this scenario, the center would at last tame the
restive "warlords" and restore order to
rescuing it from the status of a failed state and
menace to the region and the world.

But such a prescription, under current conditions, is
not a formula for stability. Its implementation would
instead mean the resumption of fighting throughout
Afghanistan and the further destabilization of the
region. Relying on its authoritarian predecessor of
1964, the draft constitution seeks to roll back the
clock to the period preceding the Marxist coup and
Soviet invasion. But it ignores the fact that since
then there has been a near-complete breakdown of
central state authority as regional power structures
have arisen.

Far from
Kabul, local commanders led the struggle
against the Afghan communists and the Soviets. These
elites, many of them non-Pushtun, ruled large swaths
of the country until the mid-1990s, when the
Pushtun-dominated Taliban movement attempted to
reimpose centralized authority over them. The Taliban
made gains in Pushtun areas misruled by regional
commanders, but non-Pushtun populations resisted their

Regional commanders gained legitimacy through the
jihad against the Soviets, but they also drew strength
from constituencies that had long sought regional
autonomy and equal rights for
Afghanistan's many
ethnic, religious and linguistic groups. Thus, in the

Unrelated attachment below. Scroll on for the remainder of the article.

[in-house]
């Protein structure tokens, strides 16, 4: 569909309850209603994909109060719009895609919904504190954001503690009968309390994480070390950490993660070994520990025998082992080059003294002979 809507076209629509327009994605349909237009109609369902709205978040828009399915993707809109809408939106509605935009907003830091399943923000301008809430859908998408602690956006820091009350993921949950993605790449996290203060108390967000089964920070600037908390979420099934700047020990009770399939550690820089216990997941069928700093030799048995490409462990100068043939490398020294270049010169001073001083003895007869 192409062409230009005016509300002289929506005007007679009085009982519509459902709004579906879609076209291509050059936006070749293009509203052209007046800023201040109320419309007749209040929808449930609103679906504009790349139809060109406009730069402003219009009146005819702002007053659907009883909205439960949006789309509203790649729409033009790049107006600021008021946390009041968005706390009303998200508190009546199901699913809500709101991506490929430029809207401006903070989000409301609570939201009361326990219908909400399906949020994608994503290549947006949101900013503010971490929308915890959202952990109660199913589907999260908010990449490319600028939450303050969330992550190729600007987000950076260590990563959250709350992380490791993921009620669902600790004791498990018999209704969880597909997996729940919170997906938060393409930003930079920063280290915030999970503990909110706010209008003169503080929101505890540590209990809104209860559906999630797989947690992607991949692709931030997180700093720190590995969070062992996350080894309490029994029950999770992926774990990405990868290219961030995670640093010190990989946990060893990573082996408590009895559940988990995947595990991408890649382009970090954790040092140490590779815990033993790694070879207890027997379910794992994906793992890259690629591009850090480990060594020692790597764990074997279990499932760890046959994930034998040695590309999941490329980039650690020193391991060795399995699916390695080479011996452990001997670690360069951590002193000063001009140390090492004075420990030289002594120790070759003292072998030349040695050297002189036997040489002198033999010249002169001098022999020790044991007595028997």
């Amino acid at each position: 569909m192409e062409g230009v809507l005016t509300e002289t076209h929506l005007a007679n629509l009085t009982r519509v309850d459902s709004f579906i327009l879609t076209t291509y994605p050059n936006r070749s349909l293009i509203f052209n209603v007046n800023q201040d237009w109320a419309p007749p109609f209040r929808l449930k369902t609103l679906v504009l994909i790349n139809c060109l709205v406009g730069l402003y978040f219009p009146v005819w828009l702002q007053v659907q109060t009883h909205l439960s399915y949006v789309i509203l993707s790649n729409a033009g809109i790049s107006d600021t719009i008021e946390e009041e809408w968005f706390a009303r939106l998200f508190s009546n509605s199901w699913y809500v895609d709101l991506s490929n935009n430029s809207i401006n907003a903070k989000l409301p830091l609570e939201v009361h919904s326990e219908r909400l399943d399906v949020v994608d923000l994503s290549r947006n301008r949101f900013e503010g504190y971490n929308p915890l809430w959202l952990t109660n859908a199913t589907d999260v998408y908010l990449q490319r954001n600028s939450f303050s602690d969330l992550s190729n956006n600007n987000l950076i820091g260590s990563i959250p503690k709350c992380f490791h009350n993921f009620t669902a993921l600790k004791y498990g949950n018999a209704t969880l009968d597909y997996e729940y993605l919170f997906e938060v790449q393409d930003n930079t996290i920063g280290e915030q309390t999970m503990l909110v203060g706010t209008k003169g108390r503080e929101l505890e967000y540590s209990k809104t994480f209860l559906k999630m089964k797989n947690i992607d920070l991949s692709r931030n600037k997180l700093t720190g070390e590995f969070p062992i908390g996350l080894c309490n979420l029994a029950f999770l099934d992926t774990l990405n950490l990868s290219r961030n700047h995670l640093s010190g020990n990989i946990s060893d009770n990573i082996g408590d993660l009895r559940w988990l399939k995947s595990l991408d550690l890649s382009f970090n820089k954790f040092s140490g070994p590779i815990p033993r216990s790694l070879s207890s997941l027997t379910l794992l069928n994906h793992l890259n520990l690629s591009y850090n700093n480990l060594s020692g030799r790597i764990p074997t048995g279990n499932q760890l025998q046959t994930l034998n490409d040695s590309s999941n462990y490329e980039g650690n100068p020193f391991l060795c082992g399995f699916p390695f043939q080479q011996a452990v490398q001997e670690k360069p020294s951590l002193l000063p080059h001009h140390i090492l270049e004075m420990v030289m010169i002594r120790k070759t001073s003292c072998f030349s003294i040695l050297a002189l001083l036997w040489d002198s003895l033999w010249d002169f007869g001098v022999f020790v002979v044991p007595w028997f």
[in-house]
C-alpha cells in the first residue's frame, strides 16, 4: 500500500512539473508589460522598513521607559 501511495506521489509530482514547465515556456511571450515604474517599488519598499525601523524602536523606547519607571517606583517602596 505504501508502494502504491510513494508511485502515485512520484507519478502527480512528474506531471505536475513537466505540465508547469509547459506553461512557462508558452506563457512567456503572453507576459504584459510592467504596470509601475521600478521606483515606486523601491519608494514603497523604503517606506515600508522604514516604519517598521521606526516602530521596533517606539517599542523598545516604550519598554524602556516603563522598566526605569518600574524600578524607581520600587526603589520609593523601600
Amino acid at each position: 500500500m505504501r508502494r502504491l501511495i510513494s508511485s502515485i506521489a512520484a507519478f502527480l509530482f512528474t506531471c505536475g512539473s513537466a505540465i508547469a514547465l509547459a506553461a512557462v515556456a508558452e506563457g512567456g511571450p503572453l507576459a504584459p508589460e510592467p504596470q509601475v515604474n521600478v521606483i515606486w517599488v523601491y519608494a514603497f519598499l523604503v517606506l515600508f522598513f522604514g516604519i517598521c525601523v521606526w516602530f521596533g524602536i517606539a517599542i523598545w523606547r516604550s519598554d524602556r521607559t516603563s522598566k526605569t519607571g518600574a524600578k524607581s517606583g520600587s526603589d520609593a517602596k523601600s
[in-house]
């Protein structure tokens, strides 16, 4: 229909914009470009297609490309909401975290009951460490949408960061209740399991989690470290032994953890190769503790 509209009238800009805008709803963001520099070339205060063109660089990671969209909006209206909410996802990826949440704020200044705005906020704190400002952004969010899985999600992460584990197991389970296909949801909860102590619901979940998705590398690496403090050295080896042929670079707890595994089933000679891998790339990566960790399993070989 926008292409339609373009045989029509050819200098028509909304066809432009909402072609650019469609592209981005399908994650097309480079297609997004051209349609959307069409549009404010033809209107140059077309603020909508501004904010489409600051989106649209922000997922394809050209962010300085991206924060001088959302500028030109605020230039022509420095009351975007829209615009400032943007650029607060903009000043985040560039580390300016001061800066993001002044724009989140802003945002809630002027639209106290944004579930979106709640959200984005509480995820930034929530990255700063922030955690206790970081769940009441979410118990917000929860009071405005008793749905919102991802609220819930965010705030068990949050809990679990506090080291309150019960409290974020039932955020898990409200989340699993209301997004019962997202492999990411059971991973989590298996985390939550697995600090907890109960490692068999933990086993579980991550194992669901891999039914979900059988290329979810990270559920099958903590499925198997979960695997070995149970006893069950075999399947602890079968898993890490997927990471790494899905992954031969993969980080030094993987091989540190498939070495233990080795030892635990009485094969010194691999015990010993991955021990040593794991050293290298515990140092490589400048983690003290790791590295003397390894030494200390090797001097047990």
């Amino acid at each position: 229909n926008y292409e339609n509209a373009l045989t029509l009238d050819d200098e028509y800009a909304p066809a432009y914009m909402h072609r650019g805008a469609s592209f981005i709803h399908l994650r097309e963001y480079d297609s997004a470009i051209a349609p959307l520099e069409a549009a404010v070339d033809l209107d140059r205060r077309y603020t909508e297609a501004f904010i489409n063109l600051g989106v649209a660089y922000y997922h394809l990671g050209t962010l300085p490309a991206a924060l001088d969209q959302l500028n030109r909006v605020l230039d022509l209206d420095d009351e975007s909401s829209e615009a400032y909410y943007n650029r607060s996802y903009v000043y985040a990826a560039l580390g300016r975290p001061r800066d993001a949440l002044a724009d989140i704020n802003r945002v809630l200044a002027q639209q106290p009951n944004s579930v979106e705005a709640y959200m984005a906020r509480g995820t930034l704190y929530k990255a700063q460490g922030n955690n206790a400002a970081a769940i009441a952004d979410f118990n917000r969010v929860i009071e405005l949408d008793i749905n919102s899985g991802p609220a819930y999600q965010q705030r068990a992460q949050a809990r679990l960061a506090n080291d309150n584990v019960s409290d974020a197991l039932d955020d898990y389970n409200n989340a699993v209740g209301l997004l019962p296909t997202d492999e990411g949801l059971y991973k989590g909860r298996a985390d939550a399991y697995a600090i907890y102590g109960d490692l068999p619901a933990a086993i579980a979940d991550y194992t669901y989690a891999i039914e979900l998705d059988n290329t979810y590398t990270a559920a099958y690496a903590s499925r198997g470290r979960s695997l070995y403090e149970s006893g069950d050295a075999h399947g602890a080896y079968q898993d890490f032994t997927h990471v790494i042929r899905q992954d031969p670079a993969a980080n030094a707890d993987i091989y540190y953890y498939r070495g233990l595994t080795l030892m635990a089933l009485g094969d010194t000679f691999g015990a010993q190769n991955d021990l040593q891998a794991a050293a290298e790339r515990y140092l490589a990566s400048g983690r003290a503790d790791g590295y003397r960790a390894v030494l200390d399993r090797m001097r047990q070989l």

northern, western and
central provinces, the jihad
brought self-rule and ethnic mobilization to
Tajiks, Uzbeks, Hazaras and others. These are the
populations that now question the logic of a highly
centralized state. Students have already protested the
constitution's designation of Pashto as the exclusive
language of the national anthem and its refusal to
recognize Uzbek alongside Dari and Pashto as official

Where outsiders see only "warlords," many locals see
"veterans of the jihad" who now guard their interests
against a predatory state seeking to roll back
cultural rights and self-rule. Many Afghans outside
Kabul fear a strong state once again dominated by the
majority Pushtuns, who in their view have used their
power since the late 19th century to oppress
non-Pushtuns, often with foreign assistance. The
experience of Taliban rule only reinforced such
historical memories, as government soldiers
slaughtered thousands of Hazaras and other ethnic
minorities in the late 1990s.

The loya jirga should listen to calls for federalist
institutions that distribute power and resources more
fairly throughout the country. A more decentralized
system might reduce competition among ethnic or
regional factions for control of the national

International sponsors of Afghan reconstruction face a
choice: They can either back
Kabul's conquest of the
provinces and risk a return to civil war or seek a
more creative response to historical circumstances
through the creation of federal institutions. The
choice is between a negotiated but loose integration
of the provinces, and the forceful reconstruction of
an authoritarian state dominated by